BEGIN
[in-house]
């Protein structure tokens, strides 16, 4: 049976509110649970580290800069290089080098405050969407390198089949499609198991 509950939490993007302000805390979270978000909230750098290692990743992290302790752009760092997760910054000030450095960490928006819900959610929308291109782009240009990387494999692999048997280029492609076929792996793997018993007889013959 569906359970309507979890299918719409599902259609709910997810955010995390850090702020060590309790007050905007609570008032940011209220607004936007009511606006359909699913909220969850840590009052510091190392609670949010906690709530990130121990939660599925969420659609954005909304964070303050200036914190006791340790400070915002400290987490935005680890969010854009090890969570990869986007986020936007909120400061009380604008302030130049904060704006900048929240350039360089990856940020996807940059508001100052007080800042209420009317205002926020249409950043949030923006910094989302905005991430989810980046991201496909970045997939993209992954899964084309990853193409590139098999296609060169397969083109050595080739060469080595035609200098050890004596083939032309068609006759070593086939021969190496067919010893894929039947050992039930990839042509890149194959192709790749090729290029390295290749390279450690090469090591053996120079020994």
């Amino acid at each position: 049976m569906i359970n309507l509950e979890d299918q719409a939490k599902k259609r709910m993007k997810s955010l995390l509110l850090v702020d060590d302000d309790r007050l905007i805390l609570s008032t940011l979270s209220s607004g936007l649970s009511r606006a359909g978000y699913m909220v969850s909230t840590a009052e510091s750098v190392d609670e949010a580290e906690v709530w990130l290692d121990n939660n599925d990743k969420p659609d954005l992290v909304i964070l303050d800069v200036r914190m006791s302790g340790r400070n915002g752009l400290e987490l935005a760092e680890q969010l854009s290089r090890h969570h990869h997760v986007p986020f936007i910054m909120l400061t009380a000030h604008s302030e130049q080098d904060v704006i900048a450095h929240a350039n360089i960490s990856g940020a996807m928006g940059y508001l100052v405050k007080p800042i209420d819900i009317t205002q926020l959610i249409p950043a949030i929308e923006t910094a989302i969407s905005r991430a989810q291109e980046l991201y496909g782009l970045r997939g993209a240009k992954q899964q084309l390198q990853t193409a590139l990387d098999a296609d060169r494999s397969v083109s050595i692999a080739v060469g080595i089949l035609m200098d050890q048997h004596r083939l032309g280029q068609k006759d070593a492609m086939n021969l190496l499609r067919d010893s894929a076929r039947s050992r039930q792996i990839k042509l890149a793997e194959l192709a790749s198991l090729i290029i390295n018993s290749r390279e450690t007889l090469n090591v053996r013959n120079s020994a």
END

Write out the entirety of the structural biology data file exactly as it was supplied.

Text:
[in-house]
């Protein structure tokens, strides 16, 4: 049976509110649970580290800069290089080098405050969407390198089949499609198991 509950939490993007302000805390979270978000909230750098290692990743992290302790752009760092997760910054000030450095960490928006819900959610929308291109782009240009990387494999692999048997280029492609076929792996793997018993007889013959 569906359970309507979890299918719409599902259609709910997810955010995390850090702020060590309790007050905007609570008032940011209220607004936007009511606006359909699913909220969850840590009052510091190392609670949010906690709530990130121990939660599925969420659609954005909304964070303050200036914190006791340790400070915002400290987490935005680890969010854009090890969570990869986007986020936007909120400061009380604008302030130049904060704006900048929240350039360089990856940020996807940059508001100052007080800042209420009317205002926020249409950043949030923006910094989302905005991430989810980046991201496909970045997939993209992954899964084309990853193409590139098999296609060169397969083109050595080739060469080595035609200098050890004596083939032309068609006759070593086939021969190496067919010893894929039947050992039930990839042509890149194959192709790749090729290029390295290749390279450690090469090591053996120079020994």
């Amino acid at each position: 049976m569906i359970n309507l509950e979890d299918q719409a939490k599902k259609r709910m993007k997810s955010l995390l509110l850090v702020d060590d302000d309790r007050l905007i805390l609570s008032t940011l979270s209220s607004g936007l649970s009511r606006a359909g978000y699913m909220v969850s909230t840590a009052e510091s750098v190392d609670e949010a580290e906690v709530w990130l290692d121990n939660n599925d990743k969420p659609d954005l992290v909304i964070l303050d800069v200036r914190m006791s302790g340790r400070n915002g752009l400290e987490l935005a760092e680890q969010l854009s290089r090890h969570h990869h997760v986007p986020f936007i910054m909120l400061t009380a000030h604008s302030e130049q080098d904060v704006i900048a450095h929240a350039n360089i960490s990856g940020a996807m928006g940059y508001l100052v405050k007080p800042i209420d819900i009317t205002q926020l959610i249409p950043a949030i929308e923006t910094a989302i969407s905005r991430a989810q291109e980046l991201y496909g782009l970045r997939g993209a240009k992954q899964q084309l390198q990853t193409a590139l990387d098999a296609d060169r494999s397969v083109s050595i692999a080739v060469g080595i089949l035609m200098d050890q048997h004596r083939l032309g280029q068609k006759d070593a492609m086939n021969l190496l499609r067919d010893s894929a076929r039947s050992r039930q792996i990839k042509l890149a793997e194959l192709a790749s198991l090729i290029i390295n018993s290749r390279e450690t007889l090469n090591v053996r013959n120079s020994a």